Lawsuits can be dismissed for any number of reasons, either by the court or by the individuals who file them. The term “without prejudice” means that when your case is dismissed, you reserve the right to file it again later, even if your new suit deals with the exact same claim or issue. If you dismiss your lawsuit "with prejudice," you’re barred from ever bringing the matter to the court’s attention again, so if you’re considering dismissing your case, speak with a legal professional first.
Reasons for Dismissal Without Prejudice
You might want to dismiss your divorce case if you and your spouse have reconciled. If you do so without prejudice, you can file again later if the reconciliation doesn’t work out. If you dismiss a small claims suit or personal injury negligence case because you’ve settled with the other party, you can’t do so without prejudice if the court has already issued an order approving terms of settlement agreement. When the court dismisses a case without prejudice, it’s usually because the plaintiff -- the person who filed the lawsuit -- violated procedural rules in some way. The judge will allow him to file the same case again so he can do it correctly the next time.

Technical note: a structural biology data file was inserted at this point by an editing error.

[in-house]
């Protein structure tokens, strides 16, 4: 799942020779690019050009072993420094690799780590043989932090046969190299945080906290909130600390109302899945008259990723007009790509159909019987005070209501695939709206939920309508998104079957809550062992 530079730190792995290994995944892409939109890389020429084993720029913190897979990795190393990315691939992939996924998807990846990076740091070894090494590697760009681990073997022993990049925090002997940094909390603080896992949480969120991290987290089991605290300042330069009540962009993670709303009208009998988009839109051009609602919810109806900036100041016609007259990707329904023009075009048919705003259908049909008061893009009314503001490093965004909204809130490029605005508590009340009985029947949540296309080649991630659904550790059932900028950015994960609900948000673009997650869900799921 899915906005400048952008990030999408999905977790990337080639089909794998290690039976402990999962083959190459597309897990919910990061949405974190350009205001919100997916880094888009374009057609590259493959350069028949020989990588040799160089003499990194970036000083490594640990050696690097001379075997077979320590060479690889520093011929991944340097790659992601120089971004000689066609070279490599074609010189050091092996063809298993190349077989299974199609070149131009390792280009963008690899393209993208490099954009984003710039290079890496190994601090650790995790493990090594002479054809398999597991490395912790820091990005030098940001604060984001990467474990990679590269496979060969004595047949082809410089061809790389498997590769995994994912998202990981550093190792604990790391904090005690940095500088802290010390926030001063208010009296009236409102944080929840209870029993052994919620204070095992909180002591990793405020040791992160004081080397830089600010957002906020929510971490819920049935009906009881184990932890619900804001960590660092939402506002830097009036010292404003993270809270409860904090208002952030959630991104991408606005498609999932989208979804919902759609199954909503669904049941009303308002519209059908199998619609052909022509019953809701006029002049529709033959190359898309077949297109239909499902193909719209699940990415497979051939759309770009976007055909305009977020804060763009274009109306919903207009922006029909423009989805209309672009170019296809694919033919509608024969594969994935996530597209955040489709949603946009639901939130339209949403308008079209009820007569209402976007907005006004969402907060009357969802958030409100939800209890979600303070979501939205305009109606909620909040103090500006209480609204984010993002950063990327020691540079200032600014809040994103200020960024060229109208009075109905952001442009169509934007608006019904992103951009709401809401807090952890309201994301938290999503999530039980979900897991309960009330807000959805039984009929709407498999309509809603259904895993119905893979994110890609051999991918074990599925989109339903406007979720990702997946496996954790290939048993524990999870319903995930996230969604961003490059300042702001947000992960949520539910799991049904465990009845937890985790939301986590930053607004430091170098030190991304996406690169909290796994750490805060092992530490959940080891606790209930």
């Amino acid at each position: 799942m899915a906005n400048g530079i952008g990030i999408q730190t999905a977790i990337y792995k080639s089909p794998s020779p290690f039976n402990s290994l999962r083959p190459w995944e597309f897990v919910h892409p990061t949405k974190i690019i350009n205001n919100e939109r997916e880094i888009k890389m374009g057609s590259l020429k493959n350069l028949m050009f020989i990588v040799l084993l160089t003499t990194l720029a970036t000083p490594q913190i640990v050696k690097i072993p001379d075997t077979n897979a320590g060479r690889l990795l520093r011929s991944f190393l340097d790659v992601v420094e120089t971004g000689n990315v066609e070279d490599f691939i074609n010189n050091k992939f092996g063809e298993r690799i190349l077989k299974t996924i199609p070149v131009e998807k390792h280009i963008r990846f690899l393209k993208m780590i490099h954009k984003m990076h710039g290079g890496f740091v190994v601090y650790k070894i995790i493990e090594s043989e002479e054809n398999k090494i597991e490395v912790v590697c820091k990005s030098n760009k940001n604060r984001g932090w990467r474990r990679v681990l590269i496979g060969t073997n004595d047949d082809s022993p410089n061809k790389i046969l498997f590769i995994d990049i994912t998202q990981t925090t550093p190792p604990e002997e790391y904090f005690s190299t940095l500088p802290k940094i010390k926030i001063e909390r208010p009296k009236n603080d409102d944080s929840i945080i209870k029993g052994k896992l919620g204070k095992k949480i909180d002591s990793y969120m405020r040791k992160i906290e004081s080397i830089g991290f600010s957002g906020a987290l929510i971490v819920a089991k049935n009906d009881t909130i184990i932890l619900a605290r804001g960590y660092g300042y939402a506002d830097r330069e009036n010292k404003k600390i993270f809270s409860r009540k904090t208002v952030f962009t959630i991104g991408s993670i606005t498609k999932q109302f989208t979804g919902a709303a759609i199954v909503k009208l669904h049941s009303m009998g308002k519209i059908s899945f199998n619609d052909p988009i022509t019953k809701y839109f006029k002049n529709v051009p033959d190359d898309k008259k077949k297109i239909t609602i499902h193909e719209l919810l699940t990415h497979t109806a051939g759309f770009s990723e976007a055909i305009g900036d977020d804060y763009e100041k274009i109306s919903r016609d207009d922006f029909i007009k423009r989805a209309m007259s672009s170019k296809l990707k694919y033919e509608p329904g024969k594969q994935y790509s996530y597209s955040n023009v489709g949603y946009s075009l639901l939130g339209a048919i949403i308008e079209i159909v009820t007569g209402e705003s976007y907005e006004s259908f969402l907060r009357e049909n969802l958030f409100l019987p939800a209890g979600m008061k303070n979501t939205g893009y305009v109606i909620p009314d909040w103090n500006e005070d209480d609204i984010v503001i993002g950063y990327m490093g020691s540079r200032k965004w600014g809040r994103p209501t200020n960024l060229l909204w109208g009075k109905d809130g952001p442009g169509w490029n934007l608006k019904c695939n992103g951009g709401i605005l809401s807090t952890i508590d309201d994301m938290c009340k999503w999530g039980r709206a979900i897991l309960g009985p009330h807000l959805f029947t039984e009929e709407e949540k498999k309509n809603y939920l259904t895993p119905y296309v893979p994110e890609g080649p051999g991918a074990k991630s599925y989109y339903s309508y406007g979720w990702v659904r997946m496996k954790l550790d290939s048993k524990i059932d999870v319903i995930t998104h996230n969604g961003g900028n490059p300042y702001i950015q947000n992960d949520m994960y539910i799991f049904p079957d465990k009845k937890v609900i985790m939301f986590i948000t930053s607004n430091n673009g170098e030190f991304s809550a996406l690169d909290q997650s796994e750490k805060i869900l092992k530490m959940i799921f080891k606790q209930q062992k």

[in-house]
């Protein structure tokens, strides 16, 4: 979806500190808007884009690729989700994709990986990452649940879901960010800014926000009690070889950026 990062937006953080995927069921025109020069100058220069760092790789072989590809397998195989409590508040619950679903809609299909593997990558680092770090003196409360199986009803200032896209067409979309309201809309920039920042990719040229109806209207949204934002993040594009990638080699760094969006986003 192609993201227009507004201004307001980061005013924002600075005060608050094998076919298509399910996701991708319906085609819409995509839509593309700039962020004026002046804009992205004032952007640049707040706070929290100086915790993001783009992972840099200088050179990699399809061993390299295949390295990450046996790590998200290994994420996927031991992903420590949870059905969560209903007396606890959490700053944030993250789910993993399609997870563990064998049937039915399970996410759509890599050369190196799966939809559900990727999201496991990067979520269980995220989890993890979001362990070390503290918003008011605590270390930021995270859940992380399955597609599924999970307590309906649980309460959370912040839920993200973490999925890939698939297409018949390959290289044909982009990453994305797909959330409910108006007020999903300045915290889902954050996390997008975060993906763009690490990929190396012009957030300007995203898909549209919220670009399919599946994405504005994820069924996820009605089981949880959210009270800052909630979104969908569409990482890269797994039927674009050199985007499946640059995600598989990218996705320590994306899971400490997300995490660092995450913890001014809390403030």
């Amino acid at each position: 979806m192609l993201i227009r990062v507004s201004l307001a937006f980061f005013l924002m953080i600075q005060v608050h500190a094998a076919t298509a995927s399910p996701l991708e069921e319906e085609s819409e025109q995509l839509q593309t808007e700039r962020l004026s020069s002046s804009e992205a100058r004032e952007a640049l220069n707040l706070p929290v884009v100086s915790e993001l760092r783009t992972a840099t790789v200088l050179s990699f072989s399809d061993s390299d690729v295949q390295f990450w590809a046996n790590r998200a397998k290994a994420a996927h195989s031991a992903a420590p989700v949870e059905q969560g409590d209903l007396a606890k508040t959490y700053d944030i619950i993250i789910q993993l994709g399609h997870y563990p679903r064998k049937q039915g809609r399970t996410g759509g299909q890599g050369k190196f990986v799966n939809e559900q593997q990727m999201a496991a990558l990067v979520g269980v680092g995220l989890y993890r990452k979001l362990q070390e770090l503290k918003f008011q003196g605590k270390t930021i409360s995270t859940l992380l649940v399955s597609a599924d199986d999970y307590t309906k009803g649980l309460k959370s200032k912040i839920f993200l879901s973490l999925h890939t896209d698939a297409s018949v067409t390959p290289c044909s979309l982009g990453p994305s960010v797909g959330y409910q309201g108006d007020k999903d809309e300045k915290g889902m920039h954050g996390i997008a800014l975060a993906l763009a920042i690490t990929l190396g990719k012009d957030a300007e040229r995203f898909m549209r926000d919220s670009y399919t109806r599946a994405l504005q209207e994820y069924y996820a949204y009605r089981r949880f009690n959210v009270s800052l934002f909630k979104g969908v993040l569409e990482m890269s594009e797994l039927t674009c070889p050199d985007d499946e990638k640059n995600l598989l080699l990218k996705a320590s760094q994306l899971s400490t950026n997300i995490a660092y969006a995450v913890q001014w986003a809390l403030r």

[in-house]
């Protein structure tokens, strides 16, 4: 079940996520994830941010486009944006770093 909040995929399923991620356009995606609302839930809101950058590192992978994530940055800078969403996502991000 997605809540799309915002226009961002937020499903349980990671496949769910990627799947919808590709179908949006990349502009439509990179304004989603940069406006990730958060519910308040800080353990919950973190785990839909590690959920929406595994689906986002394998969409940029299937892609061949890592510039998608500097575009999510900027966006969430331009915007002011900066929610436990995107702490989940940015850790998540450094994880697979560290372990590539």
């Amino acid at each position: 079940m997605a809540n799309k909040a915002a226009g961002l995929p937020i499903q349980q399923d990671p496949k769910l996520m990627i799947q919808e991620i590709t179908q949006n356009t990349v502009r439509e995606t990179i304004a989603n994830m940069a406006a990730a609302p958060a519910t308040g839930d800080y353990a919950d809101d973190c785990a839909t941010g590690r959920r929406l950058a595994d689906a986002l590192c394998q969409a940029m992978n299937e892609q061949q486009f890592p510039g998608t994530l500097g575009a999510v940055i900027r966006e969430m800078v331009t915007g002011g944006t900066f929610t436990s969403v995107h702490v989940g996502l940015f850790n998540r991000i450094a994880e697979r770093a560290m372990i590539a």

Beverly Bird is a practicing paralegal who has been writing professionally on legal subjects for over 30 years. She specializes in family law and estate law and has mediated family custody issues.